attention. His paintings are theatrical, melodramatic, and can almost seem involuntarily
failed, when he thus is working at the same time with a quirky and brutally,
exorbitantly colouristic aspect that is difficult to recognize from other places in art
history. Even odd works by Zahrtmann, Hill, Ciurlioni, or de Chirico's "barber paintings"
can seem mainstream next to Willumsen's. With these dramatic working
methods he forces out a visual narrative that despite its rawness and monomaniacal
will can in no way be considered simple.

If one were to compare J.F. Willumsen to other artists of the same generation,
a very superficial view might suggest French painter Pierre Bonard (1867-1947).
Bonnard and Willumsen were born around the same time and lived nearly as long
as one another. Bonnard preferred to stay in southern France for its light and his
wife Marthe's chronically poor health. He lived for many years in Le Cannet, where
Willumsen also stayed at various periods. I do not know whether the two masters
ever met.

The two painters both started out in a kind of symbolism. Their earlier works are
not comparable from a purely visual standpoint, but have some common reference
points in their contents. The 1890s found them both at the crossroads of a personal
symbolism and experimentation with decorative painting. In Bonnard's case this is
characterised by his thinking of his works in an art deco tradition, where he either
painted the frames right into the pictures or made "panels", where the paintings
were mounted into the wall, thus become an integral part of the architecture. A
number of Bonnard's stove and wardrobe screens are also notable for their decorative
style, just as his book illustrations and posters from that period are permeated with art deco. Willumsen was also preoccupied with art deco for a short period,
but with time became more influenced by the English Arts and Crafts tradition from
William Morris and John Ruskin, which he further developed with the Slott-Møller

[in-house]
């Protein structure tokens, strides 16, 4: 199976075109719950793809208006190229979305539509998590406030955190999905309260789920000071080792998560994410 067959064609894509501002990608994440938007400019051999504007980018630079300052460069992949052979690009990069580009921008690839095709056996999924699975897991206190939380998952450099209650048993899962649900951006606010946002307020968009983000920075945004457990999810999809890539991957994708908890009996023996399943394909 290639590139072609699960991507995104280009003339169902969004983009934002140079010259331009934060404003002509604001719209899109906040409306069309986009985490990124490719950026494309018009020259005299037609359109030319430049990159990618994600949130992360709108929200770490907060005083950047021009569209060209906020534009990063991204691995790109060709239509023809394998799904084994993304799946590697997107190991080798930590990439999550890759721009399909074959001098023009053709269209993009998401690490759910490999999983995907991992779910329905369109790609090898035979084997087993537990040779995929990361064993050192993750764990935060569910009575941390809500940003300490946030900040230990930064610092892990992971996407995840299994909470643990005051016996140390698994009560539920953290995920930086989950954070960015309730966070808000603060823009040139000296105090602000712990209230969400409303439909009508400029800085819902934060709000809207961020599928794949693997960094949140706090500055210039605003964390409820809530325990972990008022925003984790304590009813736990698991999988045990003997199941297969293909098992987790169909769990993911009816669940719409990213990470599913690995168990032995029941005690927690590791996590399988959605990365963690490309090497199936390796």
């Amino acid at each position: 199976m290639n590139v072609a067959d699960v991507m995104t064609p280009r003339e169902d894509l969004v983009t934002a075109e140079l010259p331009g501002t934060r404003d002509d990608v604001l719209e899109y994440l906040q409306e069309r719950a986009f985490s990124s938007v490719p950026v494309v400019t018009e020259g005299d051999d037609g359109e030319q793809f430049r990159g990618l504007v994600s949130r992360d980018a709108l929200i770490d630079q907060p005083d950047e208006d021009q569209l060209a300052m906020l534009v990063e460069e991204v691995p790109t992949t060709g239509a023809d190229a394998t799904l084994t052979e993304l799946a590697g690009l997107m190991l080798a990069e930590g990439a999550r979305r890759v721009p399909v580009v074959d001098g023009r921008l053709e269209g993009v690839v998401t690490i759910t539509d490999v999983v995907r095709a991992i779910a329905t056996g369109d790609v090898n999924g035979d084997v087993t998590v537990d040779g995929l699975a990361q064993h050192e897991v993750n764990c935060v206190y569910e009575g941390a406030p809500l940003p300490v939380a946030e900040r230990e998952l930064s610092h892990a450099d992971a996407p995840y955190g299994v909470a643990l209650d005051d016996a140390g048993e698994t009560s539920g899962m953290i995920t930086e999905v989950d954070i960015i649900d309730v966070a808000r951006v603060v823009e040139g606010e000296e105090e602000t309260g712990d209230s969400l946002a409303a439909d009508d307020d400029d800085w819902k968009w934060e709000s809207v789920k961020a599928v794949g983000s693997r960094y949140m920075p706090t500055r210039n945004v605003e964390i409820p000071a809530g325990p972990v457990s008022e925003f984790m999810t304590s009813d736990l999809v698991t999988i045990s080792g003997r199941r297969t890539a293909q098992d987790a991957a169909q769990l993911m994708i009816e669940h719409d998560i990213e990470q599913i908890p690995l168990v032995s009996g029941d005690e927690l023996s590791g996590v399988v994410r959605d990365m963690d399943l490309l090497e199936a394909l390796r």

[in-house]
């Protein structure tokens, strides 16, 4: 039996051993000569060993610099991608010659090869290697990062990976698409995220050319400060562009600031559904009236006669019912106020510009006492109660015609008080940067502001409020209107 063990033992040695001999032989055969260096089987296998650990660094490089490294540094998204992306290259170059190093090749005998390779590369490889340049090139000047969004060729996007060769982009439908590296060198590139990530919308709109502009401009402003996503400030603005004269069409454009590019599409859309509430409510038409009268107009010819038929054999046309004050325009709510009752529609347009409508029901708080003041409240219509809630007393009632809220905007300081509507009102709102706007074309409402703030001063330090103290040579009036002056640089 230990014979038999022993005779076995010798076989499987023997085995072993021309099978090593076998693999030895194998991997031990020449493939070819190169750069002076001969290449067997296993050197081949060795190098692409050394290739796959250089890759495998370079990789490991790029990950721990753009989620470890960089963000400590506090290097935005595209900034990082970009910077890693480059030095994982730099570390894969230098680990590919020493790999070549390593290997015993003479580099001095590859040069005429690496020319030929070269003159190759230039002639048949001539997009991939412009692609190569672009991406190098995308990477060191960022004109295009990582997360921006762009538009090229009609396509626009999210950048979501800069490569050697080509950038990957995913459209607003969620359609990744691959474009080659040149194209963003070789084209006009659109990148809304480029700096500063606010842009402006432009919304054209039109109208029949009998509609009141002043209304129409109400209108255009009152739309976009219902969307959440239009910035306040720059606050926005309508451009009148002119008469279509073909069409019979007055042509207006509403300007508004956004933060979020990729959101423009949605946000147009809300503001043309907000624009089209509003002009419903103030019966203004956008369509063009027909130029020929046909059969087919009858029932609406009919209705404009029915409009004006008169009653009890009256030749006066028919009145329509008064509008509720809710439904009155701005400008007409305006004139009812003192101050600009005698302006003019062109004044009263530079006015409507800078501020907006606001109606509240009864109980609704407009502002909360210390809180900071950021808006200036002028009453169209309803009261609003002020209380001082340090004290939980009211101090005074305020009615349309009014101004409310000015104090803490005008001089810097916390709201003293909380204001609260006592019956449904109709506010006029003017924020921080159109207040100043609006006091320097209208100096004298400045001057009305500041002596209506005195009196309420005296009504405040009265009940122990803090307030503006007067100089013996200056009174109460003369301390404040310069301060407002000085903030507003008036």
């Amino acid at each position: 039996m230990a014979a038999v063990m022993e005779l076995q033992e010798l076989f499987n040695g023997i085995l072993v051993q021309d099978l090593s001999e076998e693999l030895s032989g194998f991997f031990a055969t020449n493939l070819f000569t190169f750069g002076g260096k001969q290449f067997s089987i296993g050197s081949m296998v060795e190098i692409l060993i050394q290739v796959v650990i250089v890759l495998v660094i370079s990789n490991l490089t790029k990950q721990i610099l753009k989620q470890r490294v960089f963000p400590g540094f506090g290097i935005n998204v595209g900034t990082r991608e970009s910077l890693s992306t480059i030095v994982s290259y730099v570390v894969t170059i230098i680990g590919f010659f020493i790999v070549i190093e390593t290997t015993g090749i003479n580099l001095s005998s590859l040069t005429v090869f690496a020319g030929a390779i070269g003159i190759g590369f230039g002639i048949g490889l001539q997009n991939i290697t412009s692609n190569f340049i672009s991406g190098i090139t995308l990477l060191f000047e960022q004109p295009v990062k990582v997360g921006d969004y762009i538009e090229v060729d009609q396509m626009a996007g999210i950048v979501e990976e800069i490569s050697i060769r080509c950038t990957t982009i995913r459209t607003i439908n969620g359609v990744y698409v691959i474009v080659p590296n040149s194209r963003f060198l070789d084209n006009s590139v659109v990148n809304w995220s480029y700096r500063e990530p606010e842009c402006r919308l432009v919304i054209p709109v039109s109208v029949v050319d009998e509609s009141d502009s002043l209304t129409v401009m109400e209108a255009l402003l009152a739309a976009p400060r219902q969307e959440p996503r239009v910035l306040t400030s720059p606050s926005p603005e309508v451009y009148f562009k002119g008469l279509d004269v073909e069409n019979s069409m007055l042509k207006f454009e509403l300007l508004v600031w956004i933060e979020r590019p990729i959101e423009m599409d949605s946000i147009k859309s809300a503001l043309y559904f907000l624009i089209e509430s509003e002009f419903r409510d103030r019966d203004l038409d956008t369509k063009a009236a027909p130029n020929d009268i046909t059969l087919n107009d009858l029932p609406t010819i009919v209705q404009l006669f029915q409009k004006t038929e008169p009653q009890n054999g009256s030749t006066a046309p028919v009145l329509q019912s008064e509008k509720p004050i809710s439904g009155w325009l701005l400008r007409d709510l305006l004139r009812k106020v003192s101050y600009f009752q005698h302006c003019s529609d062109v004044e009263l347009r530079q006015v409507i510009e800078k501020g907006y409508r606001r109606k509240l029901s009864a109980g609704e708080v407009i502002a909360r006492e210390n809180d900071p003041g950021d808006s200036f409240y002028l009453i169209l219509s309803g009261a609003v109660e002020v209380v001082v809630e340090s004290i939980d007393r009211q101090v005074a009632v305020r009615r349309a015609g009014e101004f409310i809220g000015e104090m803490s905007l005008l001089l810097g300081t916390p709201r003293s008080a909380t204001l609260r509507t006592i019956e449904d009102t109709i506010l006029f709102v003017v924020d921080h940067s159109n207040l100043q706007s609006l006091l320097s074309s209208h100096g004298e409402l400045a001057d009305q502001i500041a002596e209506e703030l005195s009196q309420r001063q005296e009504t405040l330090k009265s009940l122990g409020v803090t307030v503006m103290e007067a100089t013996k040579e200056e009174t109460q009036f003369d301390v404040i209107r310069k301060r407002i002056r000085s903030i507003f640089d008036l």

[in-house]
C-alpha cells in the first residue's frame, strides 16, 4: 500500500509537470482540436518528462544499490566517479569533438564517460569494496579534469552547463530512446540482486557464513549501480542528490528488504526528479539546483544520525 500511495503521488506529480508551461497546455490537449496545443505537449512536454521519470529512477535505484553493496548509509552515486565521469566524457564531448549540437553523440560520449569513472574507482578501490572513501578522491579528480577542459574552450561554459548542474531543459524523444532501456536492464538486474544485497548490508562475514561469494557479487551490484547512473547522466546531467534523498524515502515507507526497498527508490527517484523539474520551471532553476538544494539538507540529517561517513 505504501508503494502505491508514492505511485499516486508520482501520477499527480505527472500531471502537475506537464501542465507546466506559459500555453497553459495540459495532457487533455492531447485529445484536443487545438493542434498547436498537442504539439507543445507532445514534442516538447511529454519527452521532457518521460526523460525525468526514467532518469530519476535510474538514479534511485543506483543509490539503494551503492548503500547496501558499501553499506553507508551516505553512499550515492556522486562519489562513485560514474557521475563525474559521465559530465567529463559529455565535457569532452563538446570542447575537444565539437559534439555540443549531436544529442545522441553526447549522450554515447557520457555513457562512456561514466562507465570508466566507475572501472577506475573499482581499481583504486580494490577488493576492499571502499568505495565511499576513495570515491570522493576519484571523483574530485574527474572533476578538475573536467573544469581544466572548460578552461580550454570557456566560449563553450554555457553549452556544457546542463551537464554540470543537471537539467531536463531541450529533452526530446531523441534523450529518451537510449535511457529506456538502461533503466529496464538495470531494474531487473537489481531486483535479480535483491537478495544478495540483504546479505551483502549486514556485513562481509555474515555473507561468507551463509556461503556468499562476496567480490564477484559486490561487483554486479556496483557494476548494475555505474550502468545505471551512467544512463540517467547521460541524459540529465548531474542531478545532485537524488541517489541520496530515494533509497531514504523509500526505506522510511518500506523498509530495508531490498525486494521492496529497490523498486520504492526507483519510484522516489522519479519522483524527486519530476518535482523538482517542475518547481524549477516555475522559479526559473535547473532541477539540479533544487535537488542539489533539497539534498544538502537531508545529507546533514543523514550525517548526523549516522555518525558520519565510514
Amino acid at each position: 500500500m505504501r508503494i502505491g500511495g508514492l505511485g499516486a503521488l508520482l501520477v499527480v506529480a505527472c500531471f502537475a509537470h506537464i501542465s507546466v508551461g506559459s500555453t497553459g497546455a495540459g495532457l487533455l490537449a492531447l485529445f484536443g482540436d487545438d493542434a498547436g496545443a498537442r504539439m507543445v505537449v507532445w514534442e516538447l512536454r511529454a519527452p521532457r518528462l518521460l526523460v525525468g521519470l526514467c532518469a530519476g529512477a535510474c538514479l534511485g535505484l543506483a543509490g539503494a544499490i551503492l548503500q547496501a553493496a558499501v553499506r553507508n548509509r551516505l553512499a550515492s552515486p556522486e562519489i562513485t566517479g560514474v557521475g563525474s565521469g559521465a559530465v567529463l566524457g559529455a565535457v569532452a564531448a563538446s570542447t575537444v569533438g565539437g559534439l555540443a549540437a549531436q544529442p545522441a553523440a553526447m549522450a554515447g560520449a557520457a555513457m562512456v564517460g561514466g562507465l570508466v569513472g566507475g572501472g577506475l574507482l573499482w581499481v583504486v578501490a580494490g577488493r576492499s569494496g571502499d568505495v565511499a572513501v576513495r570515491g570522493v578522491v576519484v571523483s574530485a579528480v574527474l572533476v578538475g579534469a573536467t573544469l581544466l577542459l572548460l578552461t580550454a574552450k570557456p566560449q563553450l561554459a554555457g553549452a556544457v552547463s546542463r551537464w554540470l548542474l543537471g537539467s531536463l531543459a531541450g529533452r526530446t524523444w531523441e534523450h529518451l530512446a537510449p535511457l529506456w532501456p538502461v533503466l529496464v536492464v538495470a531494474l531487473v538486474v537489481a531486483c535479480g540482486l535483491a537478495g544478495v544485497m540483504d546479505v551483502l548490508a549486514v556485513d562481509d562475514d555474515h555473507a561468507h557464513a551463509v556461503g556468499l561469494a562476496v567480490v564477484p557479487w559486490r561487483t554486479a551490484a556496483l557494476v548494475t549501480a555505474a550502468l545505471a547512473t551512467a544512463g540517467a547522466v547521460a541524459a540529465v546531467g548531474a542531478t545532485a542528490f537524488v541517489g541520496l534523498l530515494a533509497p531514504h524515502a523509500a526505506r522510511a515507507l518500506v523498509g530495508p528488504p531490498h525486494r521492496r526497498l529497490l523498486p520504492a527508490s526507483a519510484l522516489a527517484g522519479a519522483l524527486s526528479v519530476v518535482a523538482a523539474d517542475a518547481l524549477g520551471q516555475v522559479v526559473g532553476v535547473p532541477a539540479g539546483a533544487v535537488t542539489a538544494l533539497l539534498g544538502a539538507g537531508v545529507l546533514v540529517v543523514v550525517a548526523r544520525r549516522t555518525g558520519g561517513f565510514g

couple, painter Johan Rohde and others, marking the start of what we now know
as the Danish Skønvirke tradition.

In France, however, Bonnard subsequently left the art deco tradition and decorative
painting and for the rest of his life depicted his immediate surroundings in a
post-impressionist style. His family - wife Marthe and their Cocker Spaniel, Black -
become the focal point, along with the landscape just outside the many houses he
owned. His immediate surroundings gave him the chance to paint the shifting light
and to be intensely involved with the depiction of both indoor and outdoor spaces.
In his book on Bonnard, John Elderfield describes this as a "centrifugal" space on
the basis of Bonnard's preoccupation with ellipses.
Like Willumsen, Bonnard used his memory when he painted, so unlike the impressionists,
he never sat before his subject and worked. Bonnard believed that the
subject disturbed one's concentration. All his painting took place in a half-dark, uncomfortable
studio. (This was another of his dogmas: one should not be too comfortable
when painting.) Here he painted the light according
to a special shading and notation system that he scribbled down daily in his diary. Bonnard spent years adjusting and correcting the colours in his paintings. Françoise Gilot, Picasso's lover and muse from 1944-1953, said that Picasso could not stand Bonnard's paintings because the latter was constantly remembering something else about the weather on a given day and so correcting his paintings again and again. Picasso called
Bonnard's technique a potpourri of indecisiveness. Bonnard, who was a great fan
of Picasso, is said to have replied that it was the "logic of colour" to correct, adjust
and reinterpret almost ad infinitum.

Bonnard painted his wife 385 times in his lifetime (even several years after her death
he still painted her floating in the bathtub in that beautiful afternoon light of southern
France, and not one of the portraits is lifelike. This is a case of consequences
and monomania that can certainly be measured against Willumsen's, even if Bonnard's
loose brushwork might seem conventional compared to the former's iron
grip. Willumsen certainly painted his family as well, but always with a pronounced
self-representation; even when he himself does not appear in the picture, one notes
his presence. Willumsen's preoccupation with the family cannot be compared to
Bonnard's "obsession", but they share the artistic will and ability to nearly live and